How I taught my little league team to stop saying “that’s so gay.”
The players of the team assembled around the bench as practice was coming to an end. I was walking off the field with the catcher carrying some baseballs and my fungo bat. We were carrying on a conversation about the upcoming tournament when I saw the players goofing around, and heard someone say, “Dude, that’s so gay.”
Mid-step I raised my voice and said, “Who said that?” All the players looked confused as if I had caught them with their hands in the proverbial cookie jar. I asked again sternly, “Who just said that?” As the players tried to figure out what to do or say by not place blame on one of their teammates, I softened my voice and asked them one last time, “Who said that comment?”
Once they recovered from the discomfort of my question, a very interesting conversation and discussion took place. They were all eighth grade students and apparently not one of them considered anything wrong with saying “that’s so gay.” At the time, not one of the twelve young men sitting around in a circle even made the connection of that comment being derogatory or hurtful in nature.
One of the players even shared that his father often made that comment when he thought certain behavior wasn’t appropriate. He continued, “If my dad says it, then how can it be wrong?”
Initially, they were quick to defend their comment because there was nothing intentionally harmful or hurtful about it. They were “just kidding” and “fooling around.” Everyone knew they were joking, and it wasn’t intended to do harm to anyone. That was when I saw my teachable moment.
I pressed them to interpret the intention behind the comment. Why say “that’s so gay?” What’s it supposed to mean and insinuate?
They all knew the word gay was about homosexuality, but at that moment did not consider it being negative. However, the more I pressed them to understand those words, the more they became aware of how it very well might be offensive to some students.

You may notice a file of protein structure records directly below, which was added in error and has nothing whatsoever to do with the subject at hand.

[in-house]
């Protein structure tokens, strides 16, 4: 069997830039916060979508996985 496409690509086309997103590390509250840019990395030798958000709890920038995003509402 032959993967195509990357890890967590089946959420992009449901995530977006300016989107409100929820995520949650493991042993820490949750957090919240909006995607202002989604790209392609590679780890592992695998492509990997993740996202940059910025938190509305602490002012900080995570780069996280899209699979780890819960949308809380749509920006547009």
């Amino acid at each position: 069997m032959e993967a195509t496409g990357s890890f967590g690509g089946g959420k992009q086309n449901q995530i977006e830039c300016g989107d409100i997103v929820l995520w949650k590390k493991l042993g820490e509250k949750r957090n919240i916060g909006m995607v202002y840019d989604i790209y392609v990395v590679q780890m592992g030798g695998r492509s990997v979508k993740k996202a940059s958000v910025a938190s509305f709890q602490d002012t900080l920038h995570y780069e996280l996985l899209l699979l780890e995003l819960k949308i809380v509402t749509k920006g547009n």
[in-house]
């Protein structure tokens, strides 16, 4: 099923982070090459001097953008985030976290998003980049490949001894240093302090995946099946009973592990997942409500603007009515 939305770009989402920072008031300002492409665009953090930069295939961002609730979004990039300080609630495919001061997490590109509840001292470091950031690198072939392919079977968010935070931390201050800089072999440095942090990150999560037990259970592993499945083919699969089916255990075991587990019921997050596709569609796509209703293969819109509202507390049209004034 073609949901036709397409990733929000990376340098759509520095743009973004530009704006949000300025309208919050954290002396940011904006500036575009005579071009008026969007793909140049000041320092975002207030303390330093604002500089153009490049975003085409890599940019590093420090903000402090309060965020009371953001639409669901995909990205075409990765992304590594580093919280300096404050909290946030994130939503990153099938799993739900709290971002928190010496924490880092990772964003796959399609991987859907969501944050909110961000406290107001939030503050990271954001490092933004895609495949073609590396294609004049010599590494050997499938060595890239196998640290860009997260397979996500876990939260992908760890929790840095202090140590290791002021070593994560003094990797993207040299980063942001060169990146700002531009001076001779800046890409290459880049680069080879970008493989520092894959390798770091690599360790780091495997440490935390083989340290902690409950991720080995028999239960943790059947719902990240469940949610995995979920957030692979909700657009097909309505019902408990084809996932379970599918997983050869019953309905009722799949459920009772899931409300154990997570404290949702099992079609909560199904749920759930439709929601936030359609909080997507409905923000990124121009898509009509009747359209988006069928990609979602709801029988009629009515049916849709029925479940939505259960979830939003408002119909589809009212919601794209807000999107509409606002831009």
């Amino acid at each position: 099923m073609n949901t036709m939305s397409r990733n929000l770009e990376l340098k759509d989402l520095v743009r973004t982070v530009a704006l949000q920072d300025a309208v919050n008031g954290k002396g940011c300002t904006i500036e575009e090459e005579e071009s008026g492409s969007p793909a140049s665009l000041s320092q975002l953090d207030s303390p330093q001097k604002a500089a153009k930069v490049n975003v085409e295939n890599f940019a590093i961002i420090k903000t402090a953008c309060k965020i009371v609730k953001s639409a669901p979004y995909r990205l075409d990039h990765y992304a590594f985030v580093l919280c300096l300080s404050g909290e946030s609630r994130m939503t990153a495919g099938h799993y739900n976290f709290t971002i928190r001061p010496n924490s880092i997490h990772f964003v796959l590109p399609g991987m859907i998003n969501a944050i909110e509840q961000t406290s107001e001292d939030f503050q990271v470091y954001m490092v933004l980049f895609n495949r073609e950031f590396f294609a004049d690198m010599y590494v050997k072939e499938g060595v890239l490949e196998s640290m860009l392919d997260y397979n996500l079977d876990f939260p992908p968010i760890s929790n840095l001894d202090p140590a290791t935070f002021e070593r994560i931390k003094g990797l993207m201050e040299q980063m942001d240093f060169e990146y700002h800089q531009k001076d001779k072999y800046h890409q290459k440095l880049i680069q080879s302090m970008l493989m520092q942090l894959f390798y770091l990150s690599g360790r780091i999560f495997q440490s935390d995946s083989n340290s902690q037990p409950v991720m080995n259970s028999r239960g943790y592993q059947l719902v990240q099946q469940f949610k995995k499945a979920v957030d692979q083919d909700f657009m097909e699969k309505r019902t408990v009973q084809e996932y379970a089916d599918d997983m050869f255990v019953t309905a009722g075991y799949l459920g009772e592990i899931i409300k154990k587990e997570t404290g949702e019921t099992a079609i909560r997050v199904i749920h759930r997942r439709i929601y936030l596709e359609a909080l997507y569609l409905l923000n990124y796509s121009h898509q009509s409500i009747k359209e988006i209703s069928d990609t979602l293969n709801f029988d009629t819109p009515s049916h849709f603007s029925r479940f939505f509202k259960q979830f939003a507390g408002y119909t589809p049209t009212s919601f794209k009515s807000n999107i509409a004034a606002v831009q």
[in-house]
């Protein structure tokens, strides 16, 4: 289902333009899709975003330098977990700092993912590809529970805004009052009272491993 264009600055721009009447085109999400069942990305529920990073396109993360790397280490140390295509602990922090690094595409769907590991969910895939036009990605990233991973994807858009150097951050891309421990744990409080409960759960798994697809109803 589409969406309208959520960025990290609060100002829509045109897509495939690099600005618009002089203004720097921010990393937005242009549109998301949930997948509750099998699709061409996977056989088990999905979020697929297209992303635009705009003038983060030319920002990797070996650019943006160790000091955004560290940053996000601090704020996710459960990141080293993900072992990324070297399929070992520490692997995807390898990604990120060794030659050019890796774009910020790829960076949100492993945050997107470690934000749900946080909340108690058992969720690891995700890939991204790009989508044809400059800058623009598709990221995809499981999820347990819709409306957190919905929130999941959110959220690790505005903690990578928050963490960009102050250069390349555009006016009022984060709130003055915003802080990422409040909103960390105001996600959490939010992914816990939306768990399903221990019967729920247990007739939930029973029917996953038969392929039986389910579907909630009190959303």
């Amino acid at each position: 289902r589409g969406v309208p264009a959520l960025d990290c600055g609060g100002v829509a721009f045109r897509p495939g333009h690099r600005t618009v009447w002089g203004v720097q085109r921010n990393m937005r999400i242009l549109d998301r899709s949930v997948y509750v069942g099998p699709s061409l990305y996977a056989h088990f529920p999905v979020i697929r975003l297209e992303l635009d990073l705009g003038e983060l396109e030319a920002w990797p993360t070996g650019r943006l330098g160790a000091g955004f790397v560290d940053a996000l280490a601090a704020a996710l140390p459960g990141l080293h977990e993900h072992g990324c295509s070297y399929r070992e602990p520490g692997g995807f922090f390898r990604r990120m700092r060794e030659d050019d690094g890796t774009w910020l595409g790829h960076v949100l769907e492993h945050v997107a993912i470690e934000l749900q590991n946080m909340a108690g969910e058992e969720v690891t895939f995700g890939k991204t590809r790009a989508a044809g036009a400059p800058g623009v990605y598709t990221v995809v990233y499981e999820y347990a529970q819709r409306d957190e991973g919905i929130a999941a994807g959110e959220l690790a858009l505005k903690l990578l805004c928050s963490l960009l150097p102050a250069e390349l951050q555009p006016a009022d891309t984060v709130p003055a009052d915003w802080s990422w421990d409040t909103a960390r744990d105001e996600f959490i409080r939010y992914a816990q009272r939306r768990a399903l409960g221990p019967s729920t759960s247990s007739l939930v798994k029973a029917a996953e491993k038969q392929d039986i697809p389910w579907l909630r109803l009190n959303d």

As I continued the conversation, it was clear they believed that not one of them was gay, therefore that comment really didn’t offend anyone of the players on the team. I asked them to tell me how they knew for sure that no one on the team was gay? There was silence — none knew with certainty.
I continued with the discussion, “If you were gay, how willing would you share that knowledge with your teammates?” They shook their heads immediately. They all admitted that, given the nature of the discussion, the comment was really not appropriate.
In the end, I realized that no one had ever taken the time to explain why it was inappropriate. They believed it was okay to joke in that fashion and there was little, if any, harm to anyone.
They were confused, as it seemed like the only thing to say in certain moments. So I shared with them a number of other words they could use instead. Here are some of them: absurd, ridiculous, pathetic, annoying, disgusting, goofy, and asinine.
Author Don Miguel Ruiz’s acknowledges the importance of words and has authored a book called The Four Agreements. The first agreement says for us to be “impeccable with our words.” When we take the time to help young teens understand words, the power they have, and how the words they chose reflect the type of person they are, we help create a more compassionate generation.
It is time to stand up to those words in order to do right by numerous youth who are doing all they can just to simply survive and live the best life they possibly can. If we don’t, then who will? If not now, when?